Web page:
Coconut meat is the white flesh inside a coconut.

Read More Show Less
Sponsored
Arx0nt / Moment / Getty Images

By Taylor Jones, RD

Oats are a highly nutritious grain with many health benefits.

Read More Show Less
Pexels

Get ready to toast bees, butterflies and hummingbirds. National Pollinator Week is June 17-23 and it's a perfect time to celebrate the birds, bugs and lizards that are so essential to the crops we grow, the flowers we smell, and the plants that produce the air we breathe.

Read More Show Less
Alexander Spatari / Moment / Getty Images

It seems like every day a new diet is declared the healthiest — paleo, ketogenic, Atkins, to name a few — while government agencies regularly release their own recommended dietary guidelines. But there may not be an ideal one-size-fits-all diet, according to a new study.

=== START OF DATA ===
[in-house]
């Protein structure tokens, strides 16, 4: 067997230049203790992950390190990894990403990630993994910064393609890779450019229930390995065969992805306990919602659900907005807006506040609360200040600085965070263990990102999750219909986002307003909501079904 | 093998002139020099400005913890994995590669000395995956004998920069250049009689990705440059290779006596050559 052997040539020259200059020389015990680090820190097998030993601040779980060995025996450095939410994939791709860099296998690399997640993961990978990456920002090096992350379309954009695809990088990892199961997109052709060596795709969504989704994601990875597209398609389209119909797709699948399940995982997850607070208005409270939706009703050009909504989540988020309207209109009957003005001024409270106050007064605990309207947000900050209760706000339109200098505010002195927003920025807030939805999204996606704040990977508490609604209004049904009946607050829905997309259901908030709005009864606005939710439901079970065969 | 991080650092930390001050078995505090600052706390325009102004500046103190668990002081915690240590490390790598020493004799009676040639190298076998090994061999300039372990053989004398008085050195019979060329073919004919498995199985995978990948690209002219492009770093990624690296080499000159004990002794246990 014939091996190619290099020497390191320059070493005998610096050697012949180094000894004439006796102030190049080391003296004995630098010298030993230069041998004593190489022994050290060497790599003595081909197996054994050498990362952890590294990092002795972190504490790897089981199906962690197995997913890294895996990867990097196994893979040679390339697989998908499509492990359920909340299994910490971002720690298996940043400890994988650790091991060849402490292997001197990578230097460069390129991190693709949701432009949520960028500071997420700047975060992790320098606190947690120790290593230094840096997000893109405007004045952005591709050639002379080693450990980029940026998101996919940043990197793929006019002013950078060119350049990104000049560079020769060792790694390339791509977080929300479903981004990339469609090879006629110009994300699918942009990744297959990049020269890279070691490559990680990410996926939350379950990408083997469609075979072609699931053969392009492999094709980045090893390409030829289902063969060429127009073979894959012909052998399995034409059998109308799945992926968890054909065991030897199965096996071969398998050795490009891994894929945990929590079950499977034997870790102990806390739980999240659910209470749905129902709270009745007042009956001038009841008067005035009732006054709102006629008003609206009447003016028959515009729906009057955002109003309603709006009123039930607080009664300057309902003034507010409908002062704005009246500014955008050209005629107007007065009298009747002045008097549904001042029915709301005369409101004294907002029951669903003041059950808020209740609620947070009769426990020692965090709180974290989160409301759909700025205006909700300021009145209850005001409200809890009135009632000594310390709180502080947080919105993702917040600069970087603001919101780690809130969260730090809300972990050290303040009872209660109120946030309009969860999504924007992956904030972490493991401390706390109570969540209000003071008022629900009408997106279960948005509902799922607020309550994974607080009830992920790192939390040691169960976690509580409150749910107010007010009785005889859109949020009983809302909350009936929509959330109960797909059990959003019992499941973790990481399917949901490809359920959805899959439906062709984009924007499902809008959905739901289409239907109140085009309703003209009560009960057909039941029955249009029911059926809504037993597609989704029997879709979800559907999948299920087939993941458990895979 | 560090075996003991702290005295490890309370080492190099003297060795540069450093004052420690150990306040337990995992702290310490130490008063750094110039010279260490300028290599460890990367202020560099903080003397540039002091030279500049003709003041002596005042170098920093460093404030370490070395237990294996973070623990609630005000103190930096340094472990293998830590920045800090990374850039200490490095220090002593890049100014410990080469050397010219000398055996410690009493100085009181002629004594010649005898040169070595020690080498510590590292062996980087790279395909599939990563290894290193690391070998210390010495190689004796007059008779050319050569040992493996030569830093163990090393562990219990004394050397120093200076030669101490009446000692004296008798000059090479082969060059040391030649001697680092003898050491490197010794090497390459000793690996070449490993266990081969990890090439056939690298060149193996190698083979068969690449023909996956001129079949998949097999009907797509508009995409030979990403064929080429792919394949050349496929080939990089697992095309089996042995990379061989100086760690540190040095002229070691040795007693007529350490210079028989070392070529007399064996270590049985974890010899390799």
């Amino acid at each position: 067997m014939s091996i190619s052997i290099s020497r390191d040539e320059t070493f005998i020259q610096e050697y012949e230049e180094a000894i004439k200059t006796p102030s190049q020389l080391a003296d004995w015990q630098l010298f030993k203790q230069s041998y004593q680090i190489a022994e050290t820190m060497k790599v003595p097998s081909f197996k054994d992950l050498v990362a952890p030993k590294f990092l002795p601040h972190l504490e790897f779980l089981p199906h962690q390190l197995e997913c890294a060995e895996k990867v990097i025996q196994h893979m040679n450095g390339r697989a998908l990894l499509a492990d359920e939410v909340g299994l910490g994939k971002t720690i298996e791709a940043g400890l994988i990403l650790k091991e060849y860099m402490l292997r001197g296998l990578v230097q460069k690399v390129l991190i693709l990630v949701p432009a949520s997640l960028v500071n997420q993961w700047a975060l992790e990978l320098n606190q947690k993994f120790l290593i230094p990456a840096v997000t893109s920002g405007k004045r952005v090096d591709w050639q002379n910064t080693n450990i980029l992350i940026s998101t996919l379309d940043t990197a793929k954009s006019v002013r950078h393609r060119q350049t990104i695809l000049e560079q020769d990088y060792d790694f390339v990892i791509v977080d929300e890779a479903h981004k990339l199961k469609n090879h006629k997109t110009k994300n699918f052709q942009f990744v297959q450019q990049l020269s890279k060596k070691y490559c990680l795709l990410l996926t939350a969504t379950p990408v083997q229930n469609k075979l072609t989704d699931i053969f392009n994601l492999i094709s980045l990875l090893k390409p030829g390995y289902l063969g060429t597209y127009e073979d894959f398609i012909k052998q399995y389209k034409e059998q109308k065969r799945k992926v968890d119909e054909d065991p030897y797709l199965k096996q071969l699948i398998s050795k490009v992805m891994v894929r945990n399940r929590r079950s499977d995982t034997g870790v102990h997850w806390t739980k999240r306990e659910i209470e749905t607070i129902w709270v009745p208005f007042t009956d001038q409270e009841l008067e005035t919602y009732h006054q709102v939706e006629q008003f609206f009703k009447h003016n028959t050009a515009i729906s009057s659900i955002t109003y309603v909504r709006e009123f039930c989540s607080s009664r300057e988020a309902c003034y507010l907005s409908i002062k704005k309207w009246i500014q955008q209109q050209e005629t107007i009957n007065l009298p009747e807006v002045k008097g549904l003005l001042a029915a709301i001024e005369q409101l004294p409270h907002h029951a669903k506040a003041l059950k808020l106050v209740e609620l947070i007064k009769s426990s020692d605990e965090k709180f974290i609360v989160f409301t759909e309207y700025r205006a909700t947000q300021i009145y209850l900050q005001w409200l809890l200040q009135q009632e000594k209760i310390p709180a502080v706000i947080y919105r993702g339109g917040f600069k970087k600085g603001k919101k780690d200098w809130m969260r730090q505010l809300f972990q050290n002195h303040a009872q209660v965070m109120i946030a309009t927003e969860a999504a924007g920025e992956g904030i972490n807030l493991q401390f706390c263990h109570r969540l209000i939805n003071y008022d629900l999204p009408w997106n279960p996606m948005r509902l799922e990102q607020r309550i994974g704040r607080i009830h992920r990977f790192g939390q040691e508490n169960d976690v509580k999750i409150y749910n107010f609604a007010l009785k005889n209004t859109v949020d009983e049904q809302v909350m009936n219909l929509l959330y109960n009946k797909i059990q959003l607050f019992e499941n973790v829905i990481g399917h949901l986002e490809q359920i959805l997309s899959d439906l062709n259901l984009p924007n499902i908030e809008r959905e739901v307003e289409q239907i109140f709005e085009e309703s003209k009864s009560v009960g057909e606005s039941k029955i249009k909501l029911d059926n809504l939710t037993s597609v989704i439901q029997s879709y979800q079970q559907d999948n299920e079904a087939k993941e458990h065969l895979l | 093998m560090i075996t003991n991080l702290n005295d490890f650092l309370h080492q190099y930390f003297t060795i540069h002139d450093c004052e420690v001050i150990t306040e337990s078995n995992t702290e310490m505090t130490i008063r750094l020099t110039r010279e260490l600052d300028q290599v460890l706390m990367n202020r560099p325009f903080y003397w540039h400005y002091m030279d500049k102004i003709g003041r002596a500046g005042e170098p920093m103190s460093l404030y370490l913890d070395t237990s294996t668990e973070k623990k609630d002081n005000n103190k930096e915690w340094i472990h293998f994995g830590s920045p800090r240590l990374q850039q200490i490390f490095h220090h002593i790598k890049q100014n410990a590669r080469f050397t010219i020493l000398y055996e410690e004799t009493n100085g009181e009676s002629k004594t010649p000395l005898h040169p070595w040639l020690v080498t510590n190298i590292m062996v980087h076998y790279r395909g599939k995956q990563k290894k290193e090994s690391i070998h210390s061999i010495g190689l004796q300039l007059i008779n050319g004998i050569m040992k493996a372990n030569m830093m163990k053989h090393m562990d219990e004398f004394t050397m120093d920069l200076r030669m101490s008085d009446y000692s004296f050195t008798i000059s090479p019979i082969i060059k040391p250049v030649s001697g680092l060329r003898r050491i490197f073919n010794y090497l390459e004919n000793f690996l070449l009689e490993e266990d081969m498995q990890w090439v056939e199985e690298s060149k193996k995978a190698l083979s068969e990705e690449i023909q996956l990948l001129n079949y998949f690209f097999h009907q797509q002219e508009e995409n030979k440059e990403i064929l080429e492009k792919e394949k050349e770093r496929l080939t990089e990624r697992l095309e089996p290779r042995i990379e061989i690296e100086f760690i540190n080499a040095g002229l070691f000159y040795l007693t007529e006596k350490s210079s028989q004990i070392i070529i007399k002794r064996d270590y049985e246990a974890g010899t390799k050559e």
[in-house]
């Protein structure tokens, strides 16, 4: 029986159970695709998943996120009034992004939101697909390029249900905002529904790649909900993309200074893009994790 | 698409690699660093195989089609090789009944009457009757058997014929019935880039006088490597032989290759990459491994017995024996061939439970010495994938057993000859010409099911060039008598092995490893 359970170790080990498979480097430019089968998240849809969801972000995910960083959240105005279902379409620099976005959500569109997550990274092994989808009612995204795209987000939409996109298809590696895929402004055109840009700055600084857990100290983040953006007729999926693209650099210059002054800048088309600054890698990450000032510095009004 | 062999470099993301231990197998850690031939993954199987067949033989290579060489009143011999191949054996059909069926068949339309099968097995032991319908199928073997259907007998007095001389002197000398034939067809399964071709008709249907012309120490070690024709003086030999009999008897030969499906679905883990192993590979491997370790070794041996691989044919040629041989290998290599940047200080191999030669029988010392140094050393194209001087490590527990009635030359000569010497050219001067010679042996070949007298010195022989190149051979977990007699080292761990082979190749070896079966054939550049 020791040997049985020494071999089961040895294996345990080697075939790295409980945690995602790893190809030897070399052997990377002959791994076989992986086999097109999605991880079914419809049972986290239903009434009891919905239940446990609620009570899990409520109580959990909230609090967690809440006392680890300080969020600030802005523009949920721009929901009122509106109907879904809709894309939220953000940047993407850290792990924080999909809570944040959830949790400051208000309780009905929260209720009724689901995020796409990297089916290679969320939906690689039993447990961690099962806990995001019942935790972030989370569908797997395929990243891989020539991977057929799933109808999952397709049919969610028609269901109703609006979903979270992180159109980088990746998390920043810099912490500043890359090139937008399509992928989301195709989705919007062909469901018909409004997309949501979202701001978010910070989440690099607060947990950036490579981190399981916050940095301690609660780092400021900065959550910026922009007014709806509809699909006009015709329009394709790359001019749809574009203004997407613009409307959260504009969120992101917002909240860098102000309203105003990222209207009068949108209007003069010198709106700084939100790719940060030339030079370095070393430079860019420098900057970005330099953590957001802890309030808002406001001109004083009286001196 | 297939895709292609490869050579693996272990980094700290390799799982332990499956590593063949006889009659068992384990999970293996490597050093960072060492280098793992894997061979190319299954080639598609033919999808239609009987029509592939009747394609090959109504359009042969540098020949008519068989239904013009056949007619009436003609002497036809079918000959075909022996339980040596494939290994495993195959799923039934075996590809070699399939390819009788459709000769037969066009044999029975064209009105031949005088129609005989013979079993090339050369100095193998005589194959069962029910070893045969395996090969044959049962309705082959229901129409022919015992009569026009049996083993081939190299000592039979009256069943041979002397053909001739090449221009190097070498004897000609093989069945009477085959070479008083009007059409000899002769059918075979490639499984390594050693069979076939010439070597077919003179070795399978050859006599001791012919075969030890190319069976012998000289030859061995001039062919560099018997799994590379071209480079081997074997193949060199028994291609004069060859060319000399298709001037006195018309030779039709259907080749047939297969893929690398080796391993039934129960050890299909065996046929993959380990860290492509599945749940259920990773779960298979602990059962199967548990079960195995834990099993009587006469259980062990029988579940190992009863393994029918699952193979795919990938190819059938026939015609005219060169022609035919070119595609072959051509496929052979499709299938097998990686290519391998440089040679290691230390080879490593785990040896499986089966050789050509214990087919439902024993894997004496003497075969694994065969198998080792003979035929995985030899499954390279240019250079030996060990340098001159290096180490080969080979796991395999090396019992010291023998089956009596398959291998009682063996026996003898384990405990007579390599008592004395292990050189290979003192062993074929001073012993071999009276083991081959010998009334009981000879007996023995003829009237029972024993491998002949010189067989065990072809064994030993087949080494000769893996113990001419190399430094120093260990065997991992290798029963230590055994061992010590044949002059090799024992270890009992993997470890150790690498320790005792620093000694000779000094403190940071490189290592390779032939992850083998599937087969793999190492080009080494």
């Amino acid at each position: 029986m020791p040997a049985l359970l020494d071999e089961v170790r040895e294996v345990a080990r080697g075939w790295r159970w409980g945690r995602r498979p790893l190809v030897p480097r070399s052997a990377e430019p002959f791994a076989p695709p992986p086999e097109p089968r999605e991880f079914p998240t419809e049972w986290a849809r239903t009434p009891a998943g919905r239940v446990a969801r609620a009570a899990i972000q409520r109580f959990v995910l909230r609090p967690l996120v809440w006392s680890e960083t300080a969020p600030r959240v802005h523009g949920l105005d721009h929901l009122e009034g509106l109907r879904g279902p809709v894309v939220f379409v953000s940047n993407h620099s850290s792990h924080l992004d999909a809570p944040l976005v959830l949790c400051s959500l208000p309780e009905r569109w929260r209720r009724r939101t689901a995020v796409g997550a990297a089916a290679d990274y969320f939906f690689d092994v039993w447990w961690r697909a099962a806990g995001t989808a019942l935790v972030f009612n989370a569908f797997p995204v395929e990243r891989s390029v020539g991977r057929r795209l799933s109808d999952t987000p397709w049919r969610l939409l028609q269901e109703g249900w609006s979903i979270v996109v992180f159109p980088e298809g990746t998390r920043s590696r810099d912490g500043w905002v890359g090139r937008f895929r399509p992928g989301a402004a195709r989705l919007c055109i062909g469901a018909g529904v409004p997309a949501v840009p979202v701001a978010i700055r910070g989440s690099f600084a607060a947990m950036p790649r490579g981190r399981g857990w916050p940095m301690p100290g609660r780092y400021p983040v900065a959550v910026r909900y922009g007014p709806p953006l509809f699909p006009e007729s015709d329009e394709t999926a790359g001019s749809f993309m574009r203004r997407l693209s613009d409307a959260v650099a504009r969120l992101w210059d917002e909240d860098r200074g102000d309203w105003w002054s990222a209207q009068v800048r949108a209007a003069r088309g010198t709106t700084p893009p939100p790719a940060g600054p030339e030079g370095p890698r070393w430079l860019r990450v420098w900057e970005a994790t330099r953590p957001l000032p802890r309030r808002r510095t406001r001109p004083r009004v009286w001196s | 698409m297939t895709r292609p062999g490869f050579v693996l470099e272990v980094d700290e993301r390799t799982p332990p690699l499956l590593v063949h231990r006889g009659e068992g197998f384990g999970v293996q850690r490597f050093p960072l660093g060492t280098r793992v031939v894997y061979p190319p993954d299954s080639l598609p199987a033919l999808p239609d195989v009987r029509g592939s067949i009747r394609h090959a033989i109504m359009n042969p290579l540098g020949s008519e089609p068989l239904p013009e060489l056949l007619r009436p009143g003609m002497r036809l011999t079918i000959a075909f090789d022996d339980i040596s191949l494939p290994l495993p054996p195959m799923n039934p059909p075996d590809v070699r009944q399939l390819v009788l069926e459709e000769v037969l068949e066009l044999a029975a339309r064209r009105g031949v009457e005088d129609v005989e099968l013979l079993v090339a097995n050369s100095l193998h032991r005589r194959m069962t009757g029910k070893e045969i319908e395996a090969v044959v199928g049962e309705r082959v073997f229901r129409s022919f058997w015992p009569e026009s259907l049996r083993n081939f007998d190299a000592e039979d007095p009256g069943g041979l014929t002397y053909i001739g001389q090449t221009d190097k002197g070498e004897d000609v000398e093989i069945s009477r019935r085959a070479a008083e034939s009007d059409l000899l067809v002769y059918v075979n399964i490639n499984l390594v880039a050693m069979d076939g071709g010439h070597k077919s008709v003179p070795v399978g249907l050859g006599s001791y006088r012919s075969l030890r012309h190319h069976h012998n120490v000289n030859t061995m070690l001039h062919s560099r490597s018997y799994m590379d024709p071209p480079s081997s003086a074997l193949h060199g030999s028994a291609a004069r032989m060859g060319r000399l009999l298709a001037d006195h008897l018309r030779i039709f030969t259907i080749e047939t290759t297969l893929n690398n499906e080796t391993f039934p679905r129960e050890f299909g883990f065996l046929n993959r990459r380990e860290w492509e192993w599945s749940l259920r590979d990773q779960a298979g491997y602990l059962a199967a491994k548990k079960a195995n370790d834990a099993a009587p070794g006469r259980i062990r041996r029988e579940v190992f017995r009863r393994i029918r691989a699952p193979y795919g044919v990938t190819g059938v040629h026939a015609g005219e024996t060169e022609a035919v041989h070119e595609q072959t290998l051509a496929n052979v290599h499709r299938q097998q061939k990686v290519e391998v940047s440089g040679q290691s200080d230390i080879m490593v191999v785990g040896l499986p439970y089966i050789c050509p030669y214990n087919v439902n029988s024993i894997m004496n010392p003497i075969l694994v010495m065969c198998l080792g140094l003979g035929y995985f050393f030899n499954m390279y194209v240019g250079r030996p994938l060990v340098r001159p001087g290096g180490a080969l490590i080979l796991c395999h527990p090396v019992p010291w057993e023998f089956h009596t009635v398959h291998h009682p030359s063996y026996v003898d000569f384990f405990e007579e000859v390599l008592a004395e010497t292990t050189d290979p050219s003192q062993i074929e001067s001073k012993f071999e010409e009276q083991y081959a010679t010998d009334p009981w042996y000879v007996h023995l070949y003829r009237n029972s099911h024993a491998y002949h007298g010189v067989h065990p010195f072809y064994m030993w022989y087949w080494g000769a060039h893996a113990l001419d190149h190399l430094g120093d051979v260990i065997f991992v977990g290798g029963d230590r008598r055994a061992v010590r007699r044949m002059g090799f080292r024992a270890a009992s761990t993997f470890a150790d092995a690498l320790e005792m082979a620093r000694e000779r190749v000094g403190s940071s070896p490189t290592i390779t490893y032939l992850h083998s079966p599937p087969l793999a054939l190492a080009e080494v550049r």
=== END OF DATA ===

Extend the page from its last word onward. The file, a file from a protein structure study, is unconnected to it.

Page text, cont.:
Read More Show Less
Sponsored
Logging shown as part of a thinning and restoration effort in the Deschutes National Forest in Oregon on Oct. 22, 2014. Oregon Department of Forestry / CC BY 2.0

The U.S Forest Service unveiled a new plan to skirt a major environmental law that requires extensive review for new logging, road building, and mining projects on its nearly 200 million acres of public land. The proposal set off alarm bells for environmental groups, according to Reuters.

Read More Show Less
Maskot / Getty Images

By Kris Gunnars, BSc

It's easy to wonder which foods are healthiest.

Read More Show Less
Homes in Washington, DC's Brookland neighborhood were condemned to clear room for a highway in the 1960s. The community fought back. Brig Cabe / DC Public Library

By Teju Adisa-Farrar & Raul Garcia

In the summer of 1969 a banner hung over a set of condemned homes in what was then the predominantly black and brown Brookland neighborhood in Washington, DC. It read, "White man's roads through black men's homes."

Earlier in the year, the District attempted to condemn the houses to make space for a proposed freeway. The plans proposed a 10-lane freeway, a behemoth of a project that would divide the nation's capital end-to-end and sever iconic Black neighborhoods like Shaw and the U Street Corridor from the rest of the city.

Read More Show Less